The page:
“Impeachment.” That’s the title for the upcoming third season of “American Crime Story.” While the first season gained monumental acclaim and awards for its depiction of the trial of OJ Simpson, the second season was less successful in its tackling of the murder of Gianni Versace. Though it was still well-received, it didn’t generate the same buzz that the first season did. This next season could be the biggest yet as it details the events surrounding former President Bill Clinton and his affair with White House intern, Monica Lewinsky.
Aside from the amazing performances across most of the cast of “American Crime Story‘s” first season, the two elements that really brought everything together so strongly was how the basis for the screenplay came from an expertly researched and written book by Jeffrey Toobin and how the resulting program managed to be just as much about America’s struggle with race, as much as it was about the court case that was dubbed “the trial of the century.”
Once again, this season of the show is based off a Toobin book, “A Vast Conspiracy: The Real Story of the Sex Scandal That Nearly Brought Down a President.” Though the author has become a bit of a laughing stock because of an incident that happened on a Zoom call, that doesn’t detract from his talent as an investigative writer. Also just like the OJ Simpson story, the tale of Bill Clinton and Monica Lewinsky is one that goes beyond the realm of a political affair and into the way America has struggled with sexism.
I was 12 when the news started to break about the Clinton scandal at the time. When he famously stated that he “did not have sexual relations with that woman, Miss Lewinsky” in January of 1998, I was old enough to remember it and smart enough to understand the political implications of it. I was not however, mature enough to understand how this was not a laughing matter in terms of what was happening to Monica Lewinsky’s life.
I remember the jokes. I remember the late-night talk shows riffing on it and I remember frequent jokes coming into play on episodes of “Whose Line is it Anyway?” More than that, I also recall how so many people reacted to it in a way in which virtually no one was sympathetic to the then 24-year old woman. While there may have been some commentators speaking out about the kind of sexual harassment Lewinsky was the victim of they were in the minority. Most everyone was using her as the butt of jokes.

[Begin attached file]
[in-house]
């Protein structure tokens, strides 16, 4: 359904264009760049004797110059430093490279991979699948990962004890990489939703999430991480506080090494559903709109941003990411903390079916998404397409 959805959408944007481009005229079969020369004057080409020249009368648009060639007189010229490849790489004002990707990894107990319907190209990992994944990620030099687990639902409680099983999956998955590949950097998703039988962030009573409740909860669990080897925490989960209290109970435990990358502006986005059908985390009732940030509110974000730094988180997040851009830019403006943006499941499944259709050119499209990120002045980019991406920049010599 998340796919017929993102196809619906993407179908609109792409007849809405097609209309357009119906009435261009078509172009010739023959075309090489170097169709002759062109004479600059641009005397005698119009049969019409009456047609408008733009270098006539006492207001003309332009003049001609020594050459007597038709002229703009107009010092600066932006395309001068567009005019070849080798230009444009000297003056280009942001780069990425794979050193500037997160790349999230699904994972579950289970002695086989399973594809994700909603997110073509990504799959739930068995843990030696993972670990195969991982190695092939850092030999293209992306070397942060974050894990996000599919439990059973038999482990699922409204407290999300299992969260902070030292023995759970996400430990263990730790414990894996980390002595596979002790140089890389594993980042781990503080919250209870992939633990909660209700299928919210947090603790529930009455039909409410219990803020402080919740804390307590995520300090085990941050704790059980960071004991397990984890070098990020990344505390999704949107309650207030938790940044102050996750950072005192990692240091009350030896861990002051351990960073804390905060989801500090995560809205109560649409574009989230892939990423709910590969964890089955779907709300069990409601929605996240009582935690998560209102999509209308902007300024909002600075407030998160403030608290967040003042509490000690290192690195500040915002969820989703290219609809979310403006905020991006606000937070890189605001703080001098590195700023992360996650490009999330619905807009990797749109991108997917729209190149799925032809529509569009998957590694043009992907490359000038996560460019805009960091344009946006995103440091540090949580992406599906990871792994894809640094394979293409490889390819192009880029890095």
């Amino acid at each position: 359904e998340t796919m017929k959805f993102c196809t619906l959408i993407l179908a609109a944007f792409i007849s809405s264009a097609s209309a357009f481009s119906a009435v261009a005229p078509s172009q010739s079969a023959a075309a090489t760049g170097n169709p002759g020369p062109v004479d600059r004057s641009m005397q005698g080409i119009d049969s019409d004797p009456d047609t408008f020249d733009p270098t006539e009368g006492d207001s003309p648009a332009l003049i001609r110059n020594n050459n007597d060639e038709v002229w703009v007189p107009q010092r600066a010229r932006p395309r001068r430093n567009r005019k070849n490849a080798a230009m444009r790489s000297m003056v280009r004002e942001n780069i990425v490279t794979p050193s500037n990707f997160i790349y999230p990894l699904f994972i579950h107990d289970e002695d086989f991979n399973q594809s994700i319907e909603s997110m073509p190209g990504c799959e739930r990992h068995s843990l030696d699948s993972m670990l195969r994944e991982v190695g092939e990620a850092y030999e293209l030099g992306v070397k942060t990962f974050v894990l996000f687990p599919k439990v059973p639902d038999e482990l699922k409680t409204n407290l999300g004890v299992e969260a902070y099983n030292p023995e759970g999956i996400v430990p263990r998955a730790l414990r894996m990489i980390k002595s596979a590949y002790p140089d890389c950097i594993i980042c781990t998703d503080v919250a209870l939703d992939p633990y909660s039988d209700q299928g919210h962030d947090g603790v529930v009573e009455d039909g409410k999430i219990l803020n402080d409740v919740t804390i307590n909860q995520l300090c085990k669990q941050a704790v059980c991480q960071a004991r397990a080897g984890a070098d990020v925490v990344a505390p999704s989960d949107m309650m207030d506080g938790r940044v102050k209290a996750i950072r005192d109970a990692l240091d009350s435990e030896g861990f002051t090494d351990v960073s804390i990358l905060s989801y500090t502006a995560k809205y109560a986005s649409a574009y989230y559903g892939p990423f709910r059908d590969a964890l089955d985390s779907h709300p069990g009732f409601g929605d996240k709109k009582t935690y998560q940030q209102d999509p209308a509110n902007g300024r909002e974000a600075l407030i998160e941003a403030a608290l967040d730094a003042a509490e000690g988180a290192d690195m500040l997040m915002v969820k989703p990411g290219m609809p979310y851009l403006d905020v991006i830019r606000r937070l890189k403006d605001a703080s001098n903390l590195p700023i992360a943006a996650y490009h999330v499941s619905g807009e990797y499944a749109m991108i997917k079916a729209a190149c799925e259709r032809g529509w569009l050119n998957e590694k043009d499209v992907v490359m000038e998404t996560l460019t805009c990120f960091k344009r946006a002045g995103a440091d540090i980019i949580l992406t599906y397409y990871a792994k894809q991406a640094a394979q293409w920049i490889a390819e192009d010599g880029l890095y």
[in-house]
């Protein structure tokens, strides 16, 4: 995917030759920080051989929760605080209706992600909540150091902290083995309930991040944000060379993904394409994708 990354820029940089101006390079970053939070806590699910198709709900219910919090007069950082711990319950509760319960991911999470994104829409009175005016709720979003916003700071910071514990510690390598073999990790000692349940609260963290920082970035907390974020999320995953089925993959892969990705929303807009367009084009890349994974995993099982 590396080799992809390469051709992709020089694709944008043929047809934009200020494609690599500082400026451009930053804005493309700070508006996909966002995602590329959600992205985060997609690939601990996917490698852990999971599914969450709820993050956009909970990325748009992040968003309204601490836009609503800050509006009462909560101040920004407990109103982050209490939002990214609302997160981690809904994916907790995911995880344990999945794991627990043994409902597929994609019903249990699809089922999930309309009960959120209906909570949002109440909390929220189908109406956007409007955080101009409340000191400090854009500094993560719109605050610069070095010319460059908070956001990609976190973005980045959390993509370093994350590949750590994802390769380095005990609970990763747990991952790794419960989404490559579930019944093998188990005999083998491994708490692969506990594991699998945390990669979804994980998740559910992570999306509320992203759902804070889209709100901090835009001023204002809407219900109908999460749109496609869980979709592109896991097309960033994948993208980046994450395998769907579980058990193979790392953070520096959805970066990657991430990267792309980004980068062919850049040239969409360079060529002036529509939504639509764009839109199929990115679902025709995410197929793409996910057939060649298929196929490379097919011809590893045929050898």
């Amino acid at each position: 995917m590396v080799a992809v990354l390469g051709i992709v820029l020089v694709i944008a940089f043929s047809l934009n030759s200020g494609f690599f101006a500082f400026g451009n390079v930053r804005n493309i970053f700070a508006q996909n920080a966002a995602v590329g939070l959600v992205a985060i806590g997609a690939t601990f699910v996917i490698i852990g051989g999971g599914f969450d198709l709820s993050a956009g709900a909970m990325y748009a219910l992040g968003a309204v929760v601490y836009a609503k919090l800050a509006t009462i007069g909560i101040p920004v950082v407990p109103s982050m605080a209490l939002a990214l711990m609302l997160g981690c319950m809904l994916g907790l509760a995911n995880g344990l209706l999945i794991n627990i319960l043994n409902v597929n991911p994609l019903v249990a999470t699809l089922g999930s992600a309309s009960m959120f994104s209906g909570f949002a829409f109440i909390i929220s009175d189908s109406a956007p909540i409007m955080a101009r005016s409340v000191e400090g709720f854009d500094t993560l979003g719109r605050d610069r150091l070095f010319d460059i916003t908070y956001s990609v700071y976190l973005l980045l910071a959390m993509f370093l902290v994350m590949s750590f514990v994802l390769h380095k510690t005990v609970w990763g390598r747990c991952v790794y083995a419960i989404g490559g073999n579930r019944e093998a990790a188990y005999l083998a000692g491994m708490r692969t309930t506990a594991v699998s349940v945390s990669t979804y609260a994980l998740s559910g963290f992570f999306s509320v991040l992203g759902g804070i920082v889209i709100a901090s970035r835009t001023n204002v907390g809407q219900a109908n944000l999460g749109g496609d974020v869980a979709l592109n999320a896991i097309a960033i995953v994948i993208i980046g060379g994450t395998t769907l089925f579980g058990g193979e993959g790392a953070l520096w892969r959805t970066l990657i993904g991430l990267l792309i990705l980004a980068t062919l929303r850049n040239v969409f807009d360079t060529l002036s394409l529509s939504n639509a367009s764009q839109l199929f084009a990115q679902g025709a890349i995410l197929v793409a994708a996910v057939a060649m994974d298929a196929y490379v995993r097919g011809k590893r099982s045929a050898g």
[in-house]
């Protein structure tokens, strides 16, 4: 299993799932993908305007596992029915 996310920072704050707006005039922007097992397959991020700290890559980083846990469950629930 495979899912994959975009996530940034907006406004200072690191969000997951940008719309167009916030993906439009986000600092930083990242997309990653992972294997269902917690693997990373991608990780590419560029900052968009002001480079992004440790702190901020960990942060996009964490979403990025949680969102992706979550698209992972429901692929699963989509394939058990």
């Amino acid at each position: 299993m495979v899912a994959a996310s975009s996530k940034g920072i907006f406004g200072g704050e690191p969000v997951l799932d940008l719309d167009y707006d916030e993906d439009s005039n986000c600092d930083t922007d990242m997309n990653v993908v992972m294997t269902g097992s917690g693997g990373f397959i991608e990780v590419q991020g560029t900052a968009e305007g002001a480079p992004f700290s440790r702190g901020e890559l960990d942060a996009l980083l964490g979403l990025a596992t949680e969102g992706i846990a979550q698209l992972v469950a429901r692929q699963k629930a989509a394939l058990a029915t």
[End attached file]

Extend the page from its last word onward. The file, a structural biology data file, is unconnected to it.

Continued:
Many of the Republicans at the time were using this incident to demonize Clinton as unfit for office, while treating Lewinsky as a prop to illustrate Clinton’s infidelity. Democrats on the other hand were just trying to make the argument that Clinton’s personal life didn’t constitute reason to remove him from office. Never mind the fact that the very nature of his title would put any woman he asked sexual acts from in a terrifying position for the future of their career; that wasn’t brought up virtually at all.
It’s interesting to be writing this on the day that New York Governor Andrew Cuomo officially stepped down from his office following allegations of sexual harassment. How much different would things have been if we looked at sexual harassment then as we do today in the wake of the #MeToo movement? That question is the one that should motivate you to want to watch this series.
As a collective society, we absolutely failed Monica Lewisnky and women in general with how we treated the actions of Bill Clinton. If this season of “American Crime Story” is poised to live up to its previous standards then we should be able to see this failure, our mistakes, brought to life for us to revisit.
“Impeachment: American Crime Story” will premiere the first of its 10 episodes on FX on September 7th, 2021.